No man is poor who has the common currency- time.
Prominence is activated by three parameters: time, task, and terrain. Time is the blank birthday cheque of every born baby. It is an investment of life. Whatever you invest your time in, you invest your life in. Time to everyman, is a common currency. Right understanding of time boots self-worth. A lot of times men envy one another for the fact that we lack the understanding of our common currency; time not money. What each man spends his currency on determines his value. Should this concept be clearly understood, needless will struggle for prominence be. A catch is enough to identify the fisherman among equals. In the same way, an act is enough to attain prominence. Time makes it happen. Time is greater in value than money. Time creates money; money does not create time. Commodities are differently exchanged for money but not time. One of the elusive Bible character who understood the use of time is Philip. He is never enslaved by success. He knows that in kingdom business, the best lies ahead.
Prior to his discovery by the early church, his good reputation was concealed but undented. The Holy Spirit did move him around but in the church closet. His wisdom is not fussy. He was known only by the brethren not the leaders. When the church scattered, he did not go with the majority. Probably he was the last to leave Jerusalem. When he would leave, he had no associate. He was simply studying the time. How are great ideas and invention lost today for lack of understanding the time? The Bible does not disclose Philip’s age but he must be an elder. How long he has been in the church is unknown but he stooped to conquer. A time came for him to launch out, he did. At another time, he needed to step aside for the Apostles to step in, he did not fail to do so. At a time that he had to leave the city for the desert, he did not hesitate.
Time tests patience. The shift in time seemed enormous but Philip’s disposition was ever constant. The angelic instruction is time-attached. It is NOW. Both immediacy and end of an era are implied. It is not futuristic. New America Standard Bible nails it hard: “But an angel of the Lord spoke to Philip saying, “Get up and go south to the road that descends from Jerusalem to Gaza.” (This is a desert road.). It was not yet time for Philip to build a tent or settle down. “Get up” depicts urgency. It is a wake-up call to the slumber or someone who has fallen asleep. It is different from rise up.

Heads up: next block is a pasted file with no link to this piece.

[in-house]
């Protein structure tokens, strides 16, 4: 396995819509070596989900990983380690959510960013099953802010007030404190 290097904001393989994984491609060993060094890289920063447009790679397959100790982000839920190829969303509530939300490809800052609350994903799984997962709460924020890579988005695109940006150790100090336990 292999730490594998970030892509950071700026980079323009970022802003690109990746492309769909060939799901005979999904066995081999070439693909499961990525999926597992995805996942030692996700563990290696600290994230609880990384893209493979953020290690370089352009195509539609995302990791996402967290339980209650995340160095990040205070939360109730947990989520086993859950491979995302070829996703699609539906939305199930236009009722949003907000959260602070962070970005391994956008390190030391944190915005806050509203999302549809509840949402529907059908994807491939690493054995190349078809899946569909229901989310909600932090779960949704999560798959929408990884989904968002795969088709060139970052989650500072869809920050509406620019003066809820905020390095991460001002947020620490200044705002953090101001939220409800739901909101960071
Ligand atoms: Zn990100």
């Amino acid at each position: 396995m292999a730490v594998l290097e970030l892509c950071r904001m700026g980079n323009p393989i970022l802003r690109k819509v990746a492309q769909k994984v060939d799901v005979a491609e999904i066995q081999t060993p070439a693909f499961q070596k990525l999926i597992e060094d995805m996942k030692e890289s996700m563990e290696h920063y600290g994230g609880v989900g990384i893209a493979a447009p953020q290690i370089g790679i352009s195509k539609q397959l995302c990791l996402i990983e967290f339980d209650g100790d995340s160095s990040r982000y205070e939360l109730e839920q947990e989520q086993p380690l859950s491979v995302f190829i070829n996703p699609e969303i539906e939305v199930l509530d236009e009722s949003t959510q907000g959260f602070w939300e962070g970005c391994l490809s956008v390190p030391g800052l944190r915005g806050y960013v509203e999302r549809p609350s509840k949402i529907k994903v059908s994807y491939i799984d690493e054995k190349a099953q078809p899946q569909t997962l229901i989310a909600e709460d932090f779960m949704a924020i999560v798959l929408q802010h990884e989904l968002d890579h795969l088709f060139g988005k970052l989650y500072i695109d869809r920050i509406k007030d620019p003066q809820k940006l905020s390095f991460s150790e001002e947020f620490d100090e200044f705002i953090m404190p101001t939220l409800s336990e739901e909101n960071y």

The language is used when a child is expected to be alert. Philip was not expected to be futuristic in his thinking neither was he expected to relax. He had no other time but NOW! God needed to keep him awake not because he was asleep but because he had been tested and proven. Note that the job description was not contained in the angelic instruction. How would a man leave home and head for a nowhere unless he understood the one who instructed?
Acting in one’s time sets others in confusion. It arouses curiosity as to why engaging in what one does at such a time. The act of a timely man portrays foolishness to all but himself. Imagine Philip leading the service at the Samaria city church that fateful day. He drops the microphone and catches the flight. Surely confusion sets in. A good number of the worshipers will suspect insanity. Probably some runs after him but return when he could not be overpowered. Should he be in the church council meeting as he hears the call, everything is abruptly brought to an end. Nothing can be compared to understanding the time. No matter how big the offer once the time is up, lingering is damnation. Lot’s wife did not understand this. She was held back by the city luxury even when she was hastened by the Angels. What makes a man mares another. No difference in cities structures. Philip was not tied to Samaria but Lot’s wife was tied to Sodom (Gen. 19:1-26).
The two characters spent the same currency but on different values. One spent on a course of eternal value but the other on ephemeral assets. One is eternally relevant but the other is eternally doomed. No man is poor who has the common currency- time. I am sure heaven will be full of surprises. Time investment will teach many irreversible lessons. Just as the rich man regrets his existence in Jesus’ parable and Lazarus gained eternity (Lk. 16:19-31), so many of the so called less-priviledged will gain the crown. Whatever a man is blessed with is investable with. Why is a man a CEO of a company when his university contemporaries are still unemployed? The opportunity is not limited to the pay cheque. Much more can be done that the unemployed colleagues are denied of. Why do some breakthrough where others experience delay? Why do some people laugh where and when others cry? Beneath every breakthrough is an investment.
Misappropriation of resources is inevitable when God’s ownership is not recognized. Realizing that he is a steward, Philip could answer God appropriately and promptly. He could obey his instruction without asking for job description. “…So he got up and went…” (Acts 8:27a. NASV). Philip acknowledges God as the piper who dictates the tune. The conjunction word so indicates God as the reason for his obedience. The life of this humble servant of God presents a great lesson to the Christendom. Reason replaces responsibility in our pursuit of fame. The instructions of the same God who is obeyed in the days of humble beginning are argued with as successes roll in. Interestingly what many refer to as success or prominence is the foretaste and preview of glory divine. Should the father not deserve the right to withdraw or withhold further gifts from a stingy child? Ponder on that!
By John Adepoju, being an excerpt from his book, “An Exchange For A Crown”